As the disease progresses and hypoglycemia worsens, more significant clinical signs develop. These include anorexia, lethargy, mental dullness, irritability, tremors, stargazing, and a glassy-eyed appearance. Hypersalivation and pawing at the mouth (presumably due to nausea, numbness, or tingling) also occur. Because ptyalism is associated with nausea, other diseases such as gastric ulcers or foreign body should be ruled out. Affected ferrets may present with classic hindlimb paresis or ataxia, as if spinal damage has occurred. Corticosteroid injection, which raises blood glucose levels, may temporarily improve symptoms and sometimes thwarts the diagnosis.
Severely affected ferrets may present in a state of acute collapse, hypothermia, stupor, seizures, or coma. Signs of acute collapse, seizure, or unresponsiveness may be reversed temporarily with the application of dextrose solution, honey or corn syrup to the oral mucosa. Seizures may occur with less frequency in ferrets than in dogs due to the fact that most ferrets are fed ad libitum and have a low-activity lifestyle associated with cage restriction.
Clinical signs are often episodic, but the severity and frequency of clinical signs often progress if left untreated. Prolonged episodes of severe hypoglycemia can result in neuronal glucose deprivation and cerebral hypoxia, leading to subsequent lesions in the cerebral cortex.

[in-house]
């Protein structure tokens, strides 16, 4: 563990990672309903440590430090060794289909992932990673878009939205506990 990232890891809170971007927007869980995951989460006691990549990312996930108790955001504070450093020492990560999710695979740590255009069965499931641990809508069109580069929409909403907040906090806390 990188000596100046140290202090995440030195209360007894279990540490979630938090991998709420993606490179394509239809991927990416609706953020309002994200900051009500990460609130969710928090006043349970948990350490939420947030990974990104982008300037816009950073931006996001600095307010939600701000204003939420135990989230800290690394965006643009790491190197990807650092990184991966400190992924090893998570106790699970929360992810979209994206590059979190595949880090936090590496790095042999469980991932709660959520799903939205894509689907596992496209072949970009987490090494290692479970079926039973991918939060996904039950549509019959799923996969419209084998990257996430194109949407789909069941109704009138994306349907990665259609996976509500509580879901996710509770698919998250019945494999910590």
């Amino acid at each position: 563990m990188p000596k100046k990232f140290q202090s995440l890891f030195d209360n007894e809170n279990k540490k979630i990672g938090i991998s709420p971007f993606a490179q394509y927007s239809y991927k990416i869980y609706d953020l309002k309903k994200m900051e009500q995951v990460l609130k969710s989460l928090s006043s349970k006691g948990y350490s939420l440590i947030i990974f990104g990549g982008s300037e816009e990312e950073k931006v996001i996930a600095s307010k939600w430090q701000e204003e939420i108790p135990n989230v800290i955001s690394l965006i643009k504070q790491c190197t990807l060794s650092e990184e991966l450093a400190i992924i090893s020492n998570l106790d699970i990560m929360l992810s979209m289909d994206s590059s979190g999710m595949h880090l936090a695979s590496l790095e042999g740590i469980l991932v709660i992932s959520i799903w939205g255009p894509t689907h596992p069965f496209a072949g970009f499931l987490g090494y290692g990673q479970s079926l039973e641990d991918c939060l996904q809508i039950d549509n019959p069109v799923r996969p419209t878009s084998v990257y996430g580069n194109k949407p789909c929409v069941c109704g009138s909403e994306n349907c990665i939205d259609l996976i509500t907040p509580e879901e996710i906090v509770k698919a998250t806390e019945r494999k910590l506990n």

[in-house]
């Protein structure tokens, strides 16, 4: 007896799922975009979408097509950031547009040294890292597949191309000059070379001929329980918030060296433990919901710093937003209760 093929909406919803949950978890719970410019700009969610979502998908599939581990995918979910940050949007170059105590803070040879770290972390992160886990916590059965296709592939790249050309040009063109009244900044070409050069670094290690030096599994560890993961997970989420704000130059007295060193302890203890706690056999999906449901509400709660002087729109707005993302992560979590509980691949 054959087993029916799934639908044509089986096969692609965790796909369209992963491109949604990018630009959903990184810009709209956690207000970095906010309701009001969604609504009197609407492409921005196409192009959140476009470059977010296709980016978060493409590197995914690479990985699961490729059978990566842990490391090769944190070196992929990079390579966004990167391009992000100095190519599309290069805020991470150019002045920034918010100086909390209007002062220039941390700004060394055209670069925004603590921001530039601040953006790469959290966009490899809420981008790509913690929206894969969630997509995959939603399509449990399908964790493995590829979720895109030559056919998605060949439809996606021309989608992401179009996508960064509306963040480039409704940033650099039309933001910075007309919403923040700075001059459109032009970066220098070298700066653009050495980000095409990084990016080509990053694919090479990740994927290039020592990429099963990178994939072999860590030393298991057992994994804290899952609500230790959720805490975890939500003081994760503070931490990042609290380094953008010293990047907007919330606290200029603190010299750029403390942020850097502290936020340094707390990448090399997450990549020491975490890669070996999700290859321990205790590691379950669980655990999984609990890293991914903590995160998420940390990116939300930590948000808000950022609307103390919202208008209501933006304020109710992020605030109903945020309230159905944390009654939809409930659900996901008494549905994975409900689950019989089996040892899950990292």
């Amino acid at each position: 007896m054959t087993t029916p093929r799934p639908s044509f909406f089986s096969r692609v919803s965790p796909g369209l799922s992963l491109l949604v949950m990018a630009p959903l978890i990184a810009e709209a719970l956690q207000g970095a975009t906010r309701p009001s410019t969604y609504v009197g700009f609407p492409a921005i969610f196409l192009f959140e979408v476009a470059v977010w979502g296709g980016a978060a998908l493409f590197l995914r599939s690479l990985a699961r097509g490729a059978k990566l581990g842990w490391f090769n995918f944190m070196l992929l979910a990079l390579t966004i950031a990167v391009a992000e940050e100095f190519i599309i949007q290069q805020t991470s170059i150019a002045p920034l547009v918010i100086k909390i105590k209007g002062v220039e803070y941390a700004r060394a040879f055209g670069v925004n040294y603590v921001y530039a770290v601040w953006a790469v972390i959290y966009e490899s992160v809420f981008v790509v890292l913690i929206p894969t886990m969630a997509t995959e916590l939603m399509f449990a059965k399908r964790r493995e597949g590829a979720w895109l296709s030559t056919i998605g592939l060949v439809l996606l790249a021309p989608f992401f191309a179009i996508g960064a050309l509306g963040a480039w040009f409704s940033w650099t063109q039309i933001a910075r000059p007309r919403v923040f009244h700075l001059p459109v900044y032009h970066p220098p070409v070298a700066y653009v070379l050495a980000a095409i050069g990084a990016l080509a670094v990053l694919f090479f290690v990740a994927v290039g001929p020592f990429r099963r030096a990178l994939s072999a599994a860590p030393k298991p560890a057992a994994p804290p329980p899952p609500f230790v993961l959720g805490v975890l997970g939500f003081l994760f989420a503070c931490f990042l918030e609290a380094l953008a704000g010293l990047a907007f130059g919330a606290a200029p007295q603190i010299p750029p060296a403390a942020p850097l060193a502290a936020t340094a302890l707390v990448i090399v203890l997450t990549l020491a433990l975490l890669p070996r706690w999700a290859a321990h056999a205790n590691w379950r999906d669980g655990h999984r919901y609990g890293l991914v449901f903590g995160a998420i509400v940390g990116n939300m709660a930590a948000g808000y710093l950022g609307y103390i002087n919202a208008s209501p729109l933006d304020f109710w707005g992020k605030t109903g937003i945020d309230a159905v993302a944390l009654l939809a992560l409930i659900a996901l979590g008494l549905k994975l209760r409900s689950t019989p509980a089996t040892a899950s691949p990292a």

Insulinoma is often identified in asymptomatic ferrets during routine testing, or as part of the workup for a concurrent disease process. In patients were insulinoma is suspected but blood glucose is within normal limits (80-120 mg/dL), a carefully monitored 3- to 4-hour fast may be required to confirm hypoglycemia. A presumptive diagnosis is made when ferrets demonstrate fasting blood glucose of less than 60 mg/dL in the presence of clinical signs of insulinoma, and these signs cease after a feeding or intravenous administration of glucose (Whipple's triad). Other causes of hypoglycemia, such as sepsis, starvation, hepatic disease, and laboratory artifact should be systematically ruled out.
Immediate evaluation of freshly drawn blood with a handheld glucometer provides a quick relative assessment of the blood glucose status. However, most handheld point-of-care glucometers are not validated for ferrets and may report values that are 10-20 mg/dL lower than actual glucose levels. The AlphaTrak® blood glucose monitor (Abbott Animal Health) has been validated for use in ferrets and appears to yield reliable results.